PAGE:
Garza will need to keep the ball in the park better, as 15 homers in just over 100 innings is excessive. But again, he doesn’t have a history of injuries and it’s not likely he’ll be in a less pitcher-friendly situation next year. I’d be confident with Garza on my fantasy team in 2013.
Gonzalez has incredible stuff, which is nothing new. He’s been a solid pitcher for a few years. Moving to the National League didn’t hurt him, but he also attacked the strike zone a lot more in 2012. Gio struck out 10 more hitters in 2012 than he did in 2011, while walking 15 fewer. With stuff like his, that’s a recipe for success.
The walks are still a little high, but Gonzalez has certainly improved over the last three years. That says a lot because he was never exactly bad. You can look for about 200 innings pitched with about one K per inning. The ERA will probably be somewhere around 3.00, give or take a little, and he’ll likely be between 15-20 wins. There’s not much he really does wrong. He’s one of the best pitchers in the game, fantasy or otherwise.
Dempster’s winning percentage improved when he went from Chicago to Texas, that’s not a surprise. But Dempster was otherwise a complete dud in Texas, sporting a 5.09 ERA with a 1.435 WHIP in a Rangers’ uniform. He went from a valuable fantasy weapon to a dud with the snap of a finger. Wrigley Field is not exactly a hitter-friendly environment, but he was much better there than in Texas. Maybe the pressure of pitching in a pennant race got to him, maybe he just had a hard time adjusting to the midseason trade. Whatever it was, 2012 was effectively two different seasons for Dempster.
Dempster is a free agent, and we learned last year that where he goes is very important. Dempster will turn 36 early next season, and the end of last year made me question what he has in the tank. When you draft, see where he’s going in most leagues and add at least one round in your own mind. I may revise this if he ends up in a pitching park, but a pitcher in his mid-30′s collapsing at the end of the year is a big warning.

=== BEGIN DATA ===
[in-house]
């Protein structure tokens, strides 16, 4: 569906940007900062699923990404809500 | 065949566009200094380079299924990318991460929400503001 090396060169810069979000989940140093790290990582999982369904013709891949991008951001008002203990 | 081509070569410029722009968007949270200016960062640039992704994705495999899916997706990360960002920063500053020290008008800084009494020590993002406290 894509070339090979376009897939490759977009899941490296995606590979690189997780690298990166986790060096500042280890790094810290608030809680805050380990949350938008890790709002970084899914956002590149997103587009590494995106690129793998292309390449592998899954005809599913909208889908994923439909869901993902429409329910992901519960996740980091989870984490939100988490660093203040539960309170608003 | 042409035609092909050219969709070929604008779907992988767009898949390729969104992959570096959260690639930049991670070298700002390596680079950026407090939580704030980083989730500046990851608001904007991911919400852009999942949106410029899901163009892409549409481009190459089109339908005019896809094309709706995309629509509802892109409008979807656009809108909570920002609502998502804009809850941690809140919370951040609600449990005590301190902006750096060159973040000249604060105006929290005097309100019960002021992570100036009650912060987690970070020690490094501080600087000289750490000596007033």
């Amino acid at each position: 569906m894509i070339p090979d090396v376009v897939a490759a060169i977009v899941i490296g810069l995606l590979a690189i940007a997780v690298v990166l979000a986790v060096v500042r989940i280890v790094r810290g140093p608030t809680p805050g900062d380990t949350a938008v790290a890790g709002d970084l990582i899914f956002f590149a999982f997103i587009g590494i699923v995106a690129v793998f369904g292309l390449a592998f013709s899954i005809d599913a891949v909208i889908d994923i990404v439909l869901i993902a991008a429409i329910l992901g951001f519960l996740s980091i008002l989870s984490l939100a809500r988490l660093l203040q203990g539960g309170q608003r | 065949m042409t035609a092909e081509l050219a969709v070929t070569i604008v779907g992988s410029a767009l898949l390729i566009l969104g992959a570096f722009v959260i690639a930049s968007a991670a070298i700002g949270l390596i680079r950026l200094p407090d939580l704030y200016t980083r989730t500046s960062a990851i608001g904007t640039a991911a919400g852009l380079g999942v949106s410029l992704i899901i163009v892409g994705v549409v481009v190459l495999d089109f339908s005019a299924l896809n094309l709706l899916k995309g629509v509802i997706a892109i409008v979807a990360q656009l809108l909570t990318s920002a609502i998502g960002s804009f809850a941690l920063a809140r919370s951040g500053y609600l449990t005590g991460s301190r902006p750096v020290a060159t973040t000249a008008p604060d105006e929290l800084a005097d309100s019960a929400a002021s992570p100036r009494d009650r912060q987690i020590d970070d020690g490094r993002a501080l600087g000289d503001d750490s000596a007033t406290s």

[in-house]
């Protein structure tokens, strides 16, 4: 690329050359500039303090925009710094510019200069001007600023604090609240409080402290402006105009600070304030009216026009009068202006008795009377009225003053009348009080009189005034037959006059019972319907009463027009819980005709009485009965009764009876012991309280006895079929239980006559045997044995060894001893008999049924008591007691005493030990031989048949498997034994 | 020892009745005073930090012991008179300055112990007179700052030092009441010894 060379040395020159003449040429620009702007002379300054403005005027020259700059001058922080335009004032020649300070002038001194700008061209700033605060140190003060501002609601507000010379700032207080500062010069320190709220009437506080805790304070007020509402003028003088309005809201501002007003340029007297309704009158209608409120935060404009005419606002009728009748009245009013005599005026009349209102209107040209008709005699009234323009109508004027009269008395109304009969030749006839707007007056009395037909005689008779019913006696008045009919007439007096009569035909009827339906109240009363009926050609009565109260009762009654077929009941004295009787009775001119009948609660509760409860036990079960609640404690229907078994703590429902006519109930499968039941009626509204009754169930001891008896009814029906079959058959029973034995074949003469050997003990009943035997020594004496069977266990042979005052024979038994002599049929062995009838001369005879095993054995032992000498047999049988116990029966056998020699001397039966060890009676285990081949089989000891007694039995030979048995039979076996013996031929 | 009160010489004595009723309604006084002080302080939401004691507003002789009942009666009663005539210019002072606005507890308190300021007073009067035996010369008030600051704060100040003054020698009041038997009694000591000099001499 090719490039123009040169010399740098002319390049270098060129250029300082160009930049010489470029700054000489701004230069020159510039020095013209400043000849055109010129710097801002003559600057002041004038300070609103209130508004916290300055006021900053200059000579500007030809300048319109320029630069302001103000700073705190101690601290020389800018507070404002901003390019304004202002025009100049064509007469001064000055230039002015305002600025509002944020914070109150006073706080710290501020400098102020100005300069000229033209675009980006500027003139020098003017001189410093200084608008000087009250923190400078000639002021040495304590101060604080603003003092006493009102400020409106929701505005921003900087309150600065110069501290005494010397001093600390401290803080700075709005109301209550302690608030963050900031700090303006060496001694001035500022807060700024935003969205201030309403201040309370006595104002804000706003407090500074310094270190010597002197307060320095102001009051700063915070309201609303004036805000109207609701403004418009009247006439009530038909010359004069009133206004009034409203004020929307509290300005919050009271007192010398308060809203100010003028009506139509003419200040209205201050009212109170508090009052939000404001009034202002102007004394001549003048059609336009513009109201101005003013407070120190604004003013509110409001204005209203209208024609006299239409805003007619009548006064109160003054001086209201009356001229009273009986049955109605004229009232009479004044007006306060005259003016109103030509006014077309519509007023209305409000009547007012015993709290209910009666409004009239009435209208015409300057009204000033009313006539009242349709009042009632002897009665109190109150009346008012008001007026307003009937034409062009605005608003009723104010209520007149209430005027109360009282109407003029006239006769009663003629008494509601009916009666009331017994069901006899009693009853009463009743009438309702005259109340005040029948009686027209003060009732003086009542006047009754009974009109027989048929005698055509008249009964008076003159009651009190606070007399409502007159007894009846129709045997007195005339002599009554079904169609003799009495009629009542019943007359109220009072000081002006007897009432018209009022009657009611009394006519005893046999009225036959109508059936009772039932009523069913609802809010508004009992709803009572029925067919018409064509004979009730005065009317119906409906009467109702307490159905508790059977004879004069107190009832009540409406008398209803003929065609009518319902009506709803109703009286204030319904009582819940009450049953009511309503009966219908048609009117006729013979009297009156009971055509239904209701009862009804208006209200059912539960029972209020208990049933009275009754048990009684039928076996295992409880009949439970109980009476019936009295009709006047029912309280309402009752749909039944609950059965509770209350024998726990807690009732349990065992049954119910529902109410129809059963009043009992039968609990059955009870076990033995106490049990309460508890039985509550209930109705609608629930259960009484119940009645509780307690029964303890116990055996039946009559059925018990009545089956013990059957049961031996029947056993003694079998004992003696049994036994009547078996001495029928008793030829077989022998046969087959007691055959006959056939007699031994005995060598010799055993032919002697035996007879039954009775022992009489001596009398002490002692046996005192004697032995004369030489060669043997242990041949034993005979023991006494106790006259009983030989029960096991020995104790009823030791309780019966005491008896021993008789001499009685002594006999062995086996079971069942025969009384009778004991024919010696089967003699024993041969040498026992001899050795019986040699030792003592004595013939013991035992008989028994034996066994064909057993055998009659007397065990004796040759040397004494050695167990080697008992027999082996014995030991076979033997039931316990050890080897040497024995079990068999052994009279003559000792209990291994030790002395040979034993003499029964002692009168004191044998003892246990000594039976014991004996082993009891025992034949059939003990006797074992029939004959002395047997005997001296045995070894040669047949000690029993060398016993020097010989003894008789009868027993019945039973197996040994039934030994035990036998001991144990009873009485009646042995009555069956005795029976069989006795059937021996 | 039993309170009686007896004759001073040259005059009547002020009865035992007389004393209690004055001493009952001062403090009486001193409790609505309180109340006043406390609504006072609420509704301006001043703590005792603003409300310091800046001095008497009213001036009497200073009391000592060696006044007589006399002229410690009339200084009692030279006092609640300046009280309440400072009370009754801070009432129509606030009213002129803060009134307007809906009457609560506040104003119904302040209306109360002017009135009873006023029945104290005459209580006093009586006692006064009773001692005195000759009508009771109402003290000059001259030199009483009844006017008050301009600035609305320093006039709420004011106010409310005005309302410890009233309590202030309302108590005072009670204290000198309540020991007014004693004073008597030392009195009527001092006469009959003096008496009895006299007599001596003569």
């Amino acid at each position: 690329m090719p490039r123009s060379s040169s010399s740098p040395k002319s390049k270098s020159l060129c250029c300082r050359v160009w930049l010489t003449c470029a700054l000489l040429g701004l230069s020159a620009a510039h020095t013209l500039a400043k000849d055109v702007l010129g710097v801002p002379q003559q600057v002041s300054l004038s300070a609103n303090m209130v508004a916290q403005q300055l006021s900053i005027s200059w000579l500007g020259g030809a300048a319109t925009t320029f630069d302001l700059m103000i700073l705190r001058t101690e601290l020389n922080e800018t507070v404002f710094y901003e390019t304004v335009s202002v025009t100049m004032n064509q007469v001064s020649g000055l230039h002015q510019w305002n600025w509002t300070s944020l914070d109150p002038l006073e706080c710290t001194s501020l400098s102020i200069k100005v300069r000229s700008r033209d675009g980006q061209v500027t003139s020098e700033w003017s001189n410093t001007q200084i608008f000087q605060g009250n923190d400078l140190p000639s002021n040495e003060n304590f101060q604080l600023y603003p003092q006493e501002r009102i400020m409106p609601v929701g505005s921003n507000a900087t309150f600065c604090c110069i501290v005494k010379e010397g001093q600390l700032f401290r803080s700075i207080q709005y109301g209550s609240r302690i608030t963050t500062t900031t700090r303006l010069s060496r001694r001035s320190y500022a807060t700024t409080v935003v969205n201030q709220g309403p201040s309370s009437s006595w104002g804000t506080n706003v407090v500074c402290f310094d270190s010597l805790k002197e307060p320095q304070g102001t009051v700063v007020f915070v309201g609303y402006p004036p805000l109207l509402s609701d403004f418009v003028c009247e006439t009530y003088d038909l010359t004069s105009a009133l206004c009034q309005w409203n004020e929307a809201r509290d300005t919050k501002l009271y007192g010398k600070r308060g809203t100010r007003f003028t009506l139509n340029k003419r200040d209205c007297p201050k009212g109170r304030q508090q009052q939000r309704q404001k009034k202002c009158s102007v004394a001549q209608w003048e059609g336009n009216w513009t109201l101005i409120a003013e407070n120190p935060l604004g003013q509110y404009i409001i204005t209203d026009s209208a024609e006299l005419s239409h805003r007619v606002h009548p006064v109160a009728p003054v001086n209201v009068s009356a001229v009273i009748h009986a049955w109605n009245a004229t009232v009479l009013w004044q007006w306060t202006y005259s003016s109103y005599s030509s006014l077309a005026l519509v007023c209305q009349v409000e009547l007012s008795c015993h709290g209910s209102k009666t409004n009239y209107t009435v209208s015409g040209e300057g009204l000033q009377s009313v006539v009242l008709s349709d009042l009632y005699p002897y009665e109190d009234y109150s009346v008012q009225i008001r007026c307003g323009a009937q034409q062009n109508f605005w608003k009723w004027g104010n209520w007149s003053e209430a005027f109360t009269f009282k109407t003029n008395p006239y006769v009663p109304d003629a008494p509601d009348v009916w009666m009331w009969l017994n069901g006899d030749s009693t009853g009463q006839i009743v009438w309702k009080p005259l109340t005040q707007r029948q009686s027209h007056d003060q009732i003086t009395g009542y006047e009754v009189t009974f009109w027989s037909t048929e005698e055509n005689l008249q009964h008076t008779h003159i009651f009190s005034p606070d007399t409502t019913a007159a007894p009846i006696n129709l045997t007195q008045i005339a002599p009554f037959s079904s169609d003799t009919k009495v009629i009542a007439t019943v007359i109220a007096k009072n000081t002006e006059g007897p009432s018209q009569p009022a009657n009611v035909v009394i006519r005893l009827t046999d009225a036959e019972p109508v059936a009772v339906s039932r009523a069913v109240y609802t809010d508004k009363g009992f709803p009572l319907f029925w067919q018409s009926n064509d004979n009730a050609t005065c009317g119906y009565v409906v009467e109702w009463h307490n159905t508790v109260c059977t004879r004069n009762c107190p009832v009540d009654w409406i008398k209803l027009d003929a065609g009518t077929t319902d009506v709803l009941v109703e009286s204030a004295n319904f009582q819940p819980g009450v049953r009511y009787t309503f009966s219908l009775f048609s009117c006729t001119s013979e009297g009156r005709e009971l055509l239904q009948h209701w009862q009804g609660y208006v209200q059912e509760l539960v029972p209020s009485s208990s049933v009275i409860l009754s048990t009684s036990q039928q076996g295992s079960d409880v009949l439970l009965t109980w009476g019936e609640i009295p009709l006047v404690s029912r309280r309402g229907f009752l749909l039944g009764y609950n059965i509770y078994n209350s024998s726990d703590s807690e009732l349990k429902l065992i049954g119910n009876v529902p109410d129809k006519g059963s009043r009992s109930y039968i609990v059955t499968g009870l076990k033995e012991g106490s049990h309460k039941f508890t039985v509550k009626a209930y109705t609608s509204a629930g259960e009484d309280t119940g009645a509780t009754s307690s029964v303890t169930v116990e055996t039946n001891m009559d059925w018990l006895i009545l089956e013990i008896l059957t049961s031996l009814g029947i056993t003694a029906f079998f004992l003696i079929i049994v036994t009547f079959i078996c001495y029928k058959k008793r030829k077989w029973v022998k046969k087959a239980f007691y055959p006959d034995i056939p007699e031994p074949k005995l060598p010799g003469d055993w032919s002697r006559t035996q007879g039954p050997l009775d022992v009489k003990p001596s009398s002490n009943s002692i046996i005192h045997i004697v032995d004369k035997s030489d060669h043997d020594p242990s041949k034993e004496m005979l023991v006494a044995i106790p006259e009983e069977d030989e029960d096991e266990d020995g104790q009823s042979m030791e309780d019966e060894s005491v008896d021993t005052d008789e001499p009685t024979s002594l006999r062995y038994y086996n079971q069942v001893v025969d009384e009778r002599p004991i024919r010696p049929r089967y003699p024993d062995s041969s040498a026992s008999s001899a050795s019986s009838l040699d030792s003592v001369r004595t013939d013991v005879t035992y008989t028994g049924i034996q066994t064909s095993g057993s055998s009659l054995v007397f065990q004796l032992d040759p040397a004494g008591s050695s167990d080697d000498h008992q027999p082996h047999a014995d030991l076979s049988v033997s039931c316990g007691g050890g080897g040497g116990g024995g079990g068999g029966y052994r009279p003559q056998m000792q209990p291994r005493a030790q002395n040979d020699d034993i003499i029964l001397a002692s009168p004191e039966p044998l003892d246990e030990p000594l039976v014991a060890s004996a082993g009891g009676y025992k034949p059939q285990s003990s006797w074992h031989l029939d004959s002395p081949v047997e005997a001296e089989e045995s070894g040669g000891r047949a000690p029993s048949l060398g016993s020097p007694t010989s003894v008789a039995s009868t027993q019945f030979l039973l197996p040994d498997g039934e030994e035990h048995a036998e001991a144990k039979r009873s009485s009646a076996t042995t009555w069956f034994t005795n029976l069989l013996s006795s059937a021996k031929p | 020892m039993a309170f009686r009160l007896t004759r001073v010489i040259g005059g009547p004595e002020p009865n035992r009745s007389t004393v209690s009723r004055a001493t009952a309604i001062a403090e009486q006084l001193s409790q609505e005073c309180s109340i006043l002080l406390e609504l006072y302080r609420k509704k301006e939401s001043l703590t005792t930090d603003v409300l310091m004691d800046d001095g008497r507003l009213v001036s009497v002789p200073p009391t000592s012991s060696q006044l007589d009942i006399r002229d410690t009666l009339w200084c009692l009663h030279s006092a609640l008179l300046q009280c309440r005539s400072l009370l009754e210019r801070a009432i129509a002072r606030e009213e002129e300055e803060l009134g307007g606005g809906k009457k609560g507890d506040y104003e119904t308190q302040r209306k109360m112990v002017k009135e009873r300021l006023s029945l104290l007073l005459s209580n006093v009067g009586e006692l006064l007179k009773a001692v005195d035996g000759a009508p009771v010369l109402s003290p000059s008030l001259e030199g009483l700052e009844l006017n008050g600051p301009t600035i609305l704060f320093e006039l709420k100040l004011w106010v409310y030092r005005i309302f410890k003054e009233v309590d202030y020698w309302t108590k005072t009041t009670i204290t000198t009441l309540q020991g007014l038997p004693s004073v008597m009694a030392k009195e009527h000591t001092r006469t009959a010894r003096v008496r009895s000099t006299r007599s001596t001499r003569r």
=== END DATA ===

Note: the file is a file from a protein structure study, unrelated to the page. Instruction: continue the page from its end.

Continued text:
Despite a 5.16 ERA, Santana showed that he is still tough to hit. His Hits to innings pitched ratio is pretty decent. Santana had two problems in 2012, and one has something to do with the other.
- He has problems throwing strikes. A 1.270 WHIP is way too high for someone with 13 fewer hits than innings pitched.
- Partially beause of his control issues, Santana is forced to challenge the middle of the plate. Allowing the longball isn’t always a big deal for a pitcher, as Santana hasn’t allowed fewer than 20 homers since his rookie year of 2005, when he allowed 17 despite not pitching a full season. But in 2012, Santana allowed 39, which is just too many.
It seems likely that Santana’s career as an Angel is done, and he needs to go somewhere that favors the pitcher. That says something, because the Angels don’t exactly play in a live yard, but Santana gives up the long ball with best of them. Overall, I still trust Santana. Yes, 2012 was rough, but it followed two seasons where he had a sub 4.00 ERA. He’s not a staff ace or anything, but Santana’s been durable. If he goes to a favorable pitching situation, I expect a year closer to 2011′s totals.
Sometimes two years can feel like nothing. Other times, it can feel like a lifetime ago. Jimenez falls into the latter category. It was only 2010 where he was starting the All-Star Game for the National League, having thrown a no-hitter in the same season. Two years later, he’s coming off of a season where he allowed 190 hits in fewer than 180 innings. That just doesn’t seem possible. In 2010, he allowed only 10 homers. That’s a low number for anyone, let alone someone who at the time called Coors Field home. In 2012, that number was 25. Jimenez will only be 29 next season so age didn’t get in the way. I just don’t get this one.
I don’t get it, but don’t gamble on Jimenez and expect him to return to 2010 form. He walks too many hitters and his stuff clearly doesn’t fool anyone anymore. This is a guy to leave on the waiver wire until he shows that he can still pitch.